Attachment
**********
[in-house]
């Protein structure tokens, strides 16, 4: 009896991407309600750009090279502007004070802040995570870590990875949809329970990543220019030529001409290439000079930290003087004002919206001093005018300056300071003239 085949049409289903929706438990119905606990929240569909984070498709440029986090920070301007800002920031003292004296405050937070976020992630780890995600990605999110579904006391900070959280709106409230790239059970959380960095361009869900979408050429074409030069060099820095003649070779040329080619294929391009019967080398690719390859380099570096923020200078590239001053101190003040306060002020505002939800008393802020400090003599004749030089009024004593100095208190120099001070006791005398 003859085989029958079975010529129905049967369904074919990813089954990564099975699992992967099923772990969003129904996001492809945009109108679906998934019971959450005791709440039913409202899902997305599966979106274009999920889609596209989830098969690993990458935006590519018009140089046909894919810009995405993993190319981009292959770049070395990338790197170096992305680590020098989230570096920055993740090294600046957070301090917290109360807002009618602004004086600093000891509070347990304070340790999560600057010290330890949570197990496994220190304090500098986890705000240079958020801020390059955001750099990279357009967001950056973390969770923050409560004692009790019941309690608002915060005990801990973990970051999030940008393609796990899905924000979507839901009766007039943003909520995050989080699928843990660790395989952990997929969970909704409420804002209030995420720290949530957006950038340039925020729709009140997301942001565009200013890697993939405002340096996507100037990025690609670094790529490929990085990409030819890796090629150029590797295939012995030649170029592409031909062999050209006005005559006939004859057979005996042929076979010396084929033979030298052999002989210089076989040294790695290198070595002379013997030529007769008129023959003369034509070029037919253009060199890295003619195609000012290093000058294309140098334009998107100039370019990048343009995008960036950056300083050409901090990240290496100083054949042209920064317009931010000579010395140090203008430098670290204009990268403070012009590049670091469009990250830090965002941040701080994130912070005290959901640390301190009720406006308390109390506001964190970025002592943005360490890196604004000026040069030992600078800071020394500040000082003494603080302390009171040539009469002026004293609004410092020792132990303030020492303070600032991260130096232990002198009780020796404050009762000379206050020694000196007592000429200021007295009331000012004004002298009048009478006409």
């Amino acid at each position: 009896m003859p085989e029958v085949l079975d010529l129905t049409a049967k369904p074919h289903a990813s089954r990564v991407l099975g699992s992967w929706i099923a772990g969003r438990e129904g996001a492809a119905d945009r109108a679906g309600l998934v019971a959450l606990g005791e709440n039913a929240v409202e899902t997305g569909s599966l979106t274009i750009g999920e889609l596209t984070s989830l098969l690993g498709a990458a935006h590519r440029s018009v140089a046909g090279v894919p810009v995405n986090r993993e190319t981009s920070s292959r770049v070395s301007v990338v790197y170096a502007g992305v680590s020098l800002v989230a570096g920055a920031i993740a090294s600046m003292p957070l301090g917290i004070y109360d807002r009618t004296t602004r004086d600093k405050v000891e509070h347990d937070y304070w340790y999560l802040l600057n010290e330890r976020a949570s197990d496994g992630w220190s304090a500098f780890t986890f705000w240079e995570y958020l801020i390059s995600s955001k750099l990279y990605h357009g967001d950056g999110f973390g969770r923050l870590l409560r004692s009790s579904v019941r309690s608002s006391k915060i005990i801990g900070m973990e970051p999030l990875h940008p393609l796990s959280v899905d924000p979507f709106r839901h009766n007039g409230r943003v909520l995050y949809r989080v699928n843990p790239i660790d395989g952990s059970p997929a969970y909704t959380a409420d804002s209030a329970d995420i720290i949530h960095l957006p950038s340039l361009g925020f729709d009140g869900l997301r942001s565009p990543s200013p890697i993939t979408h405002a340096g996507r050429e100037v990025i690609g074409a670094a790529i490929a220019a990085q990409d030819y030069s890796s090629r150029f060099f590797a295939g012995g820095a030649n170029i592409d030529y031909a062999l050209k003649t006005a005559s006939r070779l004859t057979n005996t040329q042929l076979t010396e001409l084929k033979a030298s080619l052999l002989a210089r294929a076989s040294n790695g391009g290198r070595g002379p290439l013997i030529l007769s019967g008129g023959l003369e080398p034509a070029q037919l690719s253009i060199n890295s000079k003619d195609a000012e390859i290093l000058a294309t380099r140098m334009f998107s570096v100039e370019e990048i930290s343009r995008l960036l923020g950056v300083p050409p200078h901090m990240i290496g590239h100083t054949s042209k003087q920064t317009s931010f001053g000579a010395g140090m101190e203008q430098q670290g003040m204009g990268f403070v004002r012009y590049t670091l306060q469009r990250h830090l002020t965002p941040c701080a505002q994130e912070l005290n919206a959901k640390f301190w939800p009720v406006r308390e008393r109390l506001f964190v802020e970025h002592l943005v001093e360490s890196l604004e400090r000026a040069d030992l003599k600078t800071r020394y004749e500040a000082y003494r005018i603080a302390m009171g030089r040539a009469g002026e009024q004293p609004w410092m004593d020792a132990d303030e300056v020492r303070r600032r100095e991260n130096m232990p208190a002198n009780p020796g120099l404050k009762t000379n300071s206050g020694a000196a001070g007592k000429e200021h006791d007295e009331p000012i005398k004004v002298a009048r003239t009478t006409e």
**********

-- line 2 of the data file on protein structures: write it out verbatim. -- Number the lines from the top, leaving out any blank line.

């Protein structure tokens, strides 16, 4: 009896991407309600750009090279502007004070802040995570870590990875949809329970990543220019030529001409290439000079930290003087004002919206001093005018300056300071003239 085949049409289903929706438990119905606990929240569909984070498709440029986090920070301007800002920031003292004296405050937070976020992630780890995600990605999110579904006391900070959280709106409230790239059970959380960095361009869900979408050429074409030069060099820095003649070779040329080619294929391009019967080398690719390859380099570096923020200078590239001053101190003040306060002020505002939800008393802020400090003599004749030089009024004593100095208190120099001070006791005398 003859085989029958079975010529129905049967369904074919990813089954990564099975699992992967099923772990969003129904996001492809945009109108679906998934019971959450005791709440039913409202899902997305599966979106274009999920889609596209989830098969690993990458935006590519018009140089046909894919810009995405993993190319981009292959770049070395990338790197170096992305680590020098989230570096920055993740090294600046957070301090917290109360807002009618602004004086600093000891509070347990304070340790999560600057010290330890949570197990496994220190304090500098986890705000240079958020801020390059955001750099990279357009967001950056973390969770923050409560004692009790019941309690608002915060005990801990973990970051999030940008393609796990899905924000979507839901009766007039943003909520995050989080699928843990660790395989952990997929969970909704409420804002209030995420720290949530957006950038340039925020729709009140997301942001565009200013890697993939405002340096996507100037990025690609670094790529490929990085990409030819890796090629150029590797295939012995030649170029592409031909062999050209006005005559006939004859057979005996042929076979010396084929033979030298052999002989210089076989040294790695290198070595002379013997030529007769008129023959003369034509070029037919253009060199890295003619195609000012290093000058294309140098334009998107100039370019990048343009995008960036950056300083050409901090990240290496100083054949042209920064317009931010000579010395140090203008430098670290204009990268403070012009590049670091469009990250830090965002941040701080994130912070005290959901640390301190009720406006308390109390506001964190970025002592943005360490890196604004000026040069030992600078800071020394500040000082003494603080302390009171040539009469002026004293609004410092020792132990303030020492303070600032991260130096232990002198009780020796404050009762000379206050020694000196007592000429200021007295009331000012004004002298009048009478006409």